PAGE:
New era of offshore gushers portends flood of oil amid glut
January 10 2020 12:40 AM
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People watch the sunset in front of a Queiroz Galvao SA offshore oil platform in the Guanabara Bay near Niteroi, Rio de Janeiro state, Brazil (file).

Bloomberg/Houston

The world’s most-ambitious oil drillers are opening a new exploration frontier at perhaps the worst possible time.
With a slew of large discoveries off South America’s northeast coast, Exxon Mobil Corp, Hess Corp, Apache Corp and their partners are set to unleash new supplies onto global markets increasingly awash in crude.
Apache is the latest American driller to surprise investors with a significant discovery in coastal waters near the Suriname-Guyana border. The Houston-based explorer may have tipped its hand that something big was coming when it brought France’s Total SA on board as a partner in the endeavour just weeks before Tuesday’s announcement. Nonetheless, Apache’s stock surged 27% for the biggest one-day advance in at least 40 years.
“It’s pretty remarkable when you think about the larger landscape in which these new supplies will come online,” said Gianna Bern, a former BP Plc oil trader who teaches finance at the University of Notre Dame. “At the same time, Apache and companies like that tend to assume very low prices before development so that the economics will be favorable” regardless of market fluctuations.
Although it could be years before the Suriname find comes online, the discovery comes at a time when traders already are bracing for the biggest influx from non-Opec producers in at least 15 years, according to JBC Energy.
The rally in Apache shares is a vote of confidence from holders that chief executive officer John Christmann’s management team can pump that oil so cheaply that it will turn a profit even if crude collapses to $30 or $25 a barrel, said Bern, author of Investing in Energy: A Primer on the Economic of the Energy Industry.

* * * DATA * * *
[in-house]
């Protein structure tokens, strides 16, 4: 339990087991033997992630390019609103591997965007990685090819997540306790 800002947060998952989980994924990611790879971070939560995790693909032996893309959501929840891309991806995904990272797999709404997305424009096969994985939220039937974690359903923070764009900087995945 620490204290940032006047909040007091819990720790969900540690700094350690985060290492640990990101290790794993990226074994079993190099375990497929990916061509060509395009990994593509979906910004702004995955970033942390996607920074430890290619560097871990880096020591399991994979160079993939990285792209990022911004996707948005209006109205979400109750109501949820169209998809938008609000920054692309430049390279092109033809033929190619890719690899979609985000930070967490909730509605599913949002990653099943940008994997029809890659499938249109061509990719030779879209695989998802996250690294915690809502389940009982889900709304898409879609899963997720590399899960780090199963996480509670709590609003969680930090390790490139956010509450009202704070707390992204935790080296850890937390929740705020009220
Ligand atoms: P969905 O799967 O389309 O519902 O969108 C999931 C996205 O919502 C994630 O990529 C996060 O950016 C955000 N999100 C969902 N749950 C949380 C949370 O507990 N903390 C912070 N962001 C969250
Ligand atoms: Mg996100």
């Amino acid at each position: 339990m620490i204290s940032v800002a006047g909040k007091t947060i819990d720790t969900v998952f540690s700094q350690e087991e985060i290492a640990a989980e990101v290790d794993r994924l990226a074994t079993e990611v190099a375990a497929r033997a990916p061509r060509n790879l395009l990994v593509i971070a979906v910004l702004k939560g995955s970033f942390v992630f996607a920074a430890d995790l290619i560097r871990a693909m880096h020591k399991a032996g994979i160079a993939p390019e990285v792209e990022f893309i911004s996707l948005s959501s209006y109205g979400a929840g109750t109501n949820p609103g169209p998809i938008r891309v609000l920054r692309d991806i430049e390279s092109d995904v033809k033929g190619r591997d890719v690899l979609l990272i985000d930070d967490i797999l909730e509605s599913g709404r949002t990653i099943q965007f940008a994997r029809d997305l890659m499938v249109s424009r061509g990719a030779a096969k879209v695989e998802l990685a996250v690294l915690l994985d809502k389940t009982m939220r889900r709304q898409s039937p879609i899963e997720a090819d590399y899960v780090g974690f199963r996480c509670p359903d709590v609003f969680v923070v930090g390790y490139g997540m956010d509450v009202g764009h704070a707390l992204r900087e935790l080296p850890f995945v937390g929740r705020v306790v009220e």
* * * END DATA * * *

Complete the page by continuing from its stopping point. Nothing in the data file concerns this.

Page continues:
Hess enjoyed just such a boom last year when investors boosted the shares 65% because of the oil producer’s role as a junior partner in Exxon Mobil Corp’s staggering discoveries off Guyana.
Guyana and Suriname are not alone. New supplies are flowing, or will be shortly, from new wells in Norway, Canada, Mexico, Brazil and Colombia, Bern said. Brazil alone is forecast to add 200,000 to 300,000 barrels of daily supply this year, and only US shale is expected to expand at a faster rate, said Fernando Valle, an analyst at Bloomberg Intelligence.
Outside the Organization of Petroleum Exporting Countries, output of crude and byproducts known as gas liquids will increase by 2mn barrels a day this year, swamping the 1.2mn-barrel growth forecast, according to IHS Markit.
Brazil and Guyana alone are set to add more than 400,000 barrels of combined daily supplies to the market this year, a volume that would offset most of the auxiliary cuts agreed to by Opec and its allies in late 2019, said Stephen Beck, the Houston-based senior director of upstream at Stratas Advisors.
“We’ve been in a situation where too much supply is chasing too little demand since 2013,” said Jim Burkhard, vice president and head of oil market at IHS. “2020 is shaping up to be the same way.”
The wild card, though, is what transpires with Iraqi production in the aftermath of the US assassination of a top Iranian general, Burkhard said.
As Opec’s second-largest producer, any disruption to Iraqi output could upend markets. Crude futures surged above $70 a barrel in London on Monday on concern the attack would spark a wider conflict. Still, they remain almost 10% off the 2019 high touched in April.
In past decades, new discoveries weren’t viewed as an imminent threat to the supply-demand balance because they took upwards of a decade to bring into production. But technological advances now allow explorers to turn discoveries into producing assets in half that span, upsetting old maxims about the time horizons for new supplies.
Relative to shale fields or conventional onshore wells, offshore projects tend to be more resilient to volatile price movements because once the initial construction is finished, operational costs are so slim that “oil would have to get under $10 a barrel before they’d shut them in,” said Jim Krane, a fellow at Rice University‘s Center for Energy Studies in Houston.
“Once the ball is rolling, you plow full steam ahead. Damn the oil price,” Krane said. “Clearly that’s what’s happening in Guyana.”



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